This is a very nice World War II German Kriegsmarine white “Donald Duck” hat with “Kruzer Emden tally that is in very good condition. It is constructed of white cotton duck material. The insignia at the front is two separate pieces with the eagle having a straight pin assembly and the national cockade with two ears that are bent over to hold it in place. Around the headband is a black rayon cap talley with the Gothic inscription, “KRUZER EMDEN” in gold cellulon threads. It is held in place by two sewn side loops and secured to the cap by diagonal stitching at the back. The talley is with long, extended, “tails” having diagonally cut ends that create the swallow tail. The interior is unlined and has a brown leather sweatband firmly sewn in place. The white cotton duck material has some light sweat stains at part of the top and at one side. These are not too distracting but are evidence of actual use at sea. Overall, the hat is a very presentable example that displays nicely.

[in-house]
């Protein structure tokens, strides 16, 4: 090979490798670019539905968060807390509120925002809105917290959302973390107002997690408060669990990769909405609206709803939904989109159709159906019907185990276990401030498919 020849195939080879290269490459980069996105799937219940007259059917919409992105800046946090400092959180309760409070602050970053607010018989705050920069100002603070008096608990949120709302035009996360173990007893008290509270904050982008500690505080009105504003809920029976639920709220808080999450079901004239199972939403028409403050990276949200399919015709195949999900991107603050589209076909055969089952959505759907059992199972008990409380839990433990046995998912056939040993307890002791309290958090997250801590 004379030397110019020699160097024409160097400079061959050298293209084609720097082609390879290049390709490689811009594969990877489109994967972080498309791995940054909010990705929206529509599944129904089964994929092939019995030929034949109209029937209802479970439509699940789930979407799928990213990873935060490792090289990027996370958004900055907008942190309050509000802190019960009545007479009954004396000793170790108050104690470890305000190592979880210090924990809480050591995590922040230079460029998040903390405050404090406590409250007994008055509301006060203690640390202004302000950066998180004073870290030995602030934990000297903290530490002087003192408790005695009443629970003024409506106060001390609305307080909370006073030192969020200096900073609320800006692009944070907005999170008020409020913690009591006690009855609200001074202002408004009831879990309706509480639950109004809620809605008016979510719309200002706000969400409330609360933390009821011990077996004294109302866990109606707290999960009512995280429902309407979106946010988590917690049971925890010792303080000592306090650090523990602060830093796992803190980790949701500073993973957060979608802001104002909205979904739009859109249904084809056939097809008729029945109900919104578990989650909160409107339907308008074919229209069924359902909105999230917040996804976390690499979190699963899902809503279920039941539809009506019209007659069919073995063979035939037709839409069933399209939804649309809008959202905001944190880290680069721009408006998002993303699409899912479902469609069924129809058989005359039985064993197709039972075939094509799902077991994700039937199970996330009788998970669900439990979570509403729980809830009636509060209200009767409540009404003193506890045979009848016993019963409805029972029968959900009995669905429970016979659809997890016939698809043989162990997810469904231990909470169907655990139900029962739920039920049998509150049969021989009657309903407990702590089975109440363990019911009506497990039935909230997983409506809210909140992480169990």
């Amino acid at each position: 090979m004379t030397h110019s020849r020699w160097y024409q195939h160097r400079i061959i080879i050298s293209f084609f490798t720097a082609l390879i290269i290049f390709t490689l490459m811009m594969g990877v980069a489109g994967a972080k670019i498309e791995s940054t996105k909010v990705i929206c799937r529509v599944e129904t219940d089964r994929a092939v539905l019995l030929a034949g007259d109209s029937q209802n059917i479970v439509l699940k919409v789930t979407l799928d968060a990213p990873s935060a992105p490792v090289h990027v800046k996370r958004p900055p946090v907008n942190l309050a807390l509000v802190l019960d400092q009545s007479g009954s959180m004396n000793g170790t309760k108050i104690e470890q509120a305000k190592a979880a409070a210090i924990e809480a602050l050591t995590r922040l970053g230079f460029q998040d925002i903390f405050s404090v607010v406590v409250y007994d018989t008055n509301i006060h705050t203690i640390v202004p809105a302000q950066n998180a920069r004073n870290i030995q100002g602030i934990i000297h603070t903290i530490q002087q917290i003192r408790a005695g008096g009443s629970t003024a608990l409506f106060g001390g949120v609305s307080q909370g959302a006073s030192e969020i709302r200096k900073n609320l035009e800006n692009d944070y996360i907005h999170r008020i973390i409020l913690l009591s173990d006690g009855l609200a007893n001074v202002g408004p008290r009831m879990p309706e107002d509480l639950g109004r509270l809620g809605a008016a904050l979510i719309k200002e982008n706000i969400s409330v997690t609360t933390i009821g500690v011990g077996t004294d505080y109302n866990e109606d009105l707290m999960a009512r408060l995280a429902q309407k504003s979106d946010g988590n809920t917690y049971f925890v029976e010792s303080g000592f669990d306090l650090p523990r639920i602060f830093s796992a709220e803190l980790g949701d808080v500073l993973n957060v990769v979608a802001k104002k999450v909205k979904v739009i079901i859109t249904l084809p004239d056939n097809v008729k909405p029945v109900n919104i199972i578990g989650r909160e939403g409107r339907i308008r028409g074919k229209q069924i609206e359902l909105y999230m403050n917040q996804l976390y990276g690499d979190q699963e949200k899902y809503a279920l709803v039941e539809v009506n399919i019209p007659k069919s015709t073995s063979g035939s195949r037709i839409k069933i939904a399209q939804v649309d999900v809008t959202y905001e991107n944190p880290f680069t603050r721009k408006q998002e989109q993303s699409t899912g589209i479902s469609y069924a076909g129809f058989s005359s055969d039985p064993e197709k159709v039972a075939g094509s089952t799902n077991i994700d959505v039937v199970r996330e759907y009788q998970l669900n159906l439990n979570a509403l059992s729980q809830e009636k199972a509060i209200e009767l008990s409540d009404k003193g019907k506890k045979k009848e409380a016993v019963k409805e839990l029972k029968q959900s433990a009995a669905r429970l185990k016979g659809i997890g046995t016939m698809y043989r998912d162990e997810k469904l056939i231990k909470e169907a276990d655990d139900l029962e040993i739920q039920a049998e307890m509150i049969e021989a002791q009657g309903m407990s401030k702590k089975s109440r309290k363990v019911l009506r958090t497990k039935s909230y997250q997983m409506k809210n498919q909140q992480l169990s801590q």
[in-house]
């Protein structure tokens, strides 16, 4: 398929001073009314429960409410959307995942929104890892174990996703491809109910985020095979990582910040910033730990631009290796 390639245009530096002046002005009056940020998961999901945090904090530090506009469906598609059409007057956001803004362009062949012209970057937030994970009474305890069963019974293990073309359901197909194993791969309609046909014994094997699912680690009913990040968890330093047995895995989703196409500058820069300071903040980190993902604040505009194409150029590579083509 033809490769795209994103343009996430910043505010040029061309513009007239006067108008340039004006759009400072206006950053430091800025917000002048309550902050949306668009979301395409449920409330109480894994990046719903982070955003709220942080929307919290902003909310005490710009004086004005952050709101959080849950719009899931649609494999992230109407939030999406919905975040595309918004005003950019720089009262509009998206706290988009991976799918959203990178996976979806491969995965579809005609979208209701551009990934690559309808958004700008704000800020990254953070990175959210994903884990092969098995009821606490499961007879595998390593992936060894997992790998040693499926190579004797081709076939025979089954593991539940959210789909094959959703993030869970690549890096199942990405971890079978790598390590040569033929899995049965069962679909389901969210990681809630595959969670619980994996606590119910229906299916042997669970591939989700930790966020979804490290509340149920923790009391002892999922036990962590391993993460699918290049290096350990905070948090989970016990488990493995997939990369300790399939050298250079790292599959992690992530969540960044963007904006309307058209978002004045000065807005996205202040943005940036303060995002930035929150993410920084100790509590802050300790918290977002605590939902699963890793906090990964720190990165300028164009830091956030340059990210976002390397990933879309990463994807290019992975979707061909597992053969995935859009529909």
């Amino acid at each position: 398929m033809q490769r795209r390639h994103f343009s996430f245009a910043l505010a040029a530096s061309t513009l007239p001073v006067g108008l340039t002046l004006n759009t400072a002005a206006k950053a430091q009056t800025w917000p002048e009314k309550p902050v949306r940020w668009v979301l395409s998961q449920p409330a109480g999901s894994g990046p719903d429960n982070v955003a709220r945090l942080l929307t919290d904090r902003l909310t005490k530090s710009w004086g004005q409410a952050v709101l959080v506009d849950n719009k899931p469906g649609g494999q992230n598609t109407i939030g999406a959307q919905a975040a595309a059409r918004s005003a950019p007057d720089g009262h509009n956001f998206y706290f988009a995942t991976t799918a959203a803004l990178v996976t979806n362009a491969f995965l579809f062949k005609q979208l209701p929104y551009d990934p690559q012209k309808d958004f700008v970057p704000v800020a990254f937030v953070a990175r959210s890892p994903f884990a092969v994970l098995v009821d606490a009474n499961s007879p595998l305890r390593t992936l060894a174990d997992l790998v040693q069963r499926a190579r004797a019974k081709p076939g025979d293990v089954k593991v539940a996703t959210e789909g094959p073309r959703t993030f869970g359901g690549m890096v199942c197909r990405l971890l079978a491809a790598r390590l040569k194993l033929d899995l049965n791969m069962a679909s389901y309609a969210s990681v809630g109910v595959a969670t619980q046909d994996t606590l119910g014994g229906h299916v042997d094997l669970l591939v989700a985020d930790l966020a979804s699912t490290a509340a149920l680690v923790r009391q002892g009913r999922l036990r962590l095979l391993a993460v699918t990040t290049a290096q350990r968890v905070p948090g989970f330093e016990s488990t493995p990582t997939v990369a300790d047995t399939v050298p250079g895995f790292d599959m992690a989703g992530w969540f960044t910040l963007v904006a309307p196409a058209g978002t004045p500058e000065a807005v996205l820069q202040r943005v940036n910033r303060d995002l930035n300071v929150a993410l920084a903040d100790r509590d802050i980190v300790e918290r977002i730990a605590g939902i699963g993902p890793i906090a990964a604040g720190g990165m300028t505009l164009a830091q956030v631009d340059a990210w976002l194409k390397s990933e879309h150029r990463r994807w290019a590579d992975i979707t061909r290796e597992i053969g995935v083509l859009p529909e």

Emden was a light cruiser built by the Reichsmarine in the early 1920s. She was the only ship of her class and was the first large warship built in Germany after the end of World War I. She was built at the Reichsmarinewerft in Wilhelmshaven; her keel was laid in December 1921 and her completed hull was launched in January 1925. Emden was commissioned into the German fleet in October 1925. Her design was heavily informed by the restrictions of the Treaty of Versailles and the dictates of the Allied disarmament commission. She was armed with a main battery of surplus 15 cm (5.9 in) guns left over from World War I, mounted in single gun turrets, as mandated by the Allied powers. She had a top speed of 29 knots (54 km/h; 33 mph).
At the outbreak of war, she laid minefields off the German coast and was damaged by a British bomber that crashed into her. She participated in the invasion of Norway in April 1940, and then resumed training duties in the Baltic Sea. These lasted with minor interruptions until September 1944, when she was deployed to Norway to serve as the flagship of the minelaying forces there. In January 1945, she carried the disinterred remains of Paul von Hindenburg from East Prussia to Pillau, to prevent his remains from falling into the hands of the advancing Soviet Army. While undergoing repairs in Kiel, Emden was badly damaged by British bombers and later run aground outside the harbor and was blown up. The wreck was ultimately broken up in 1949.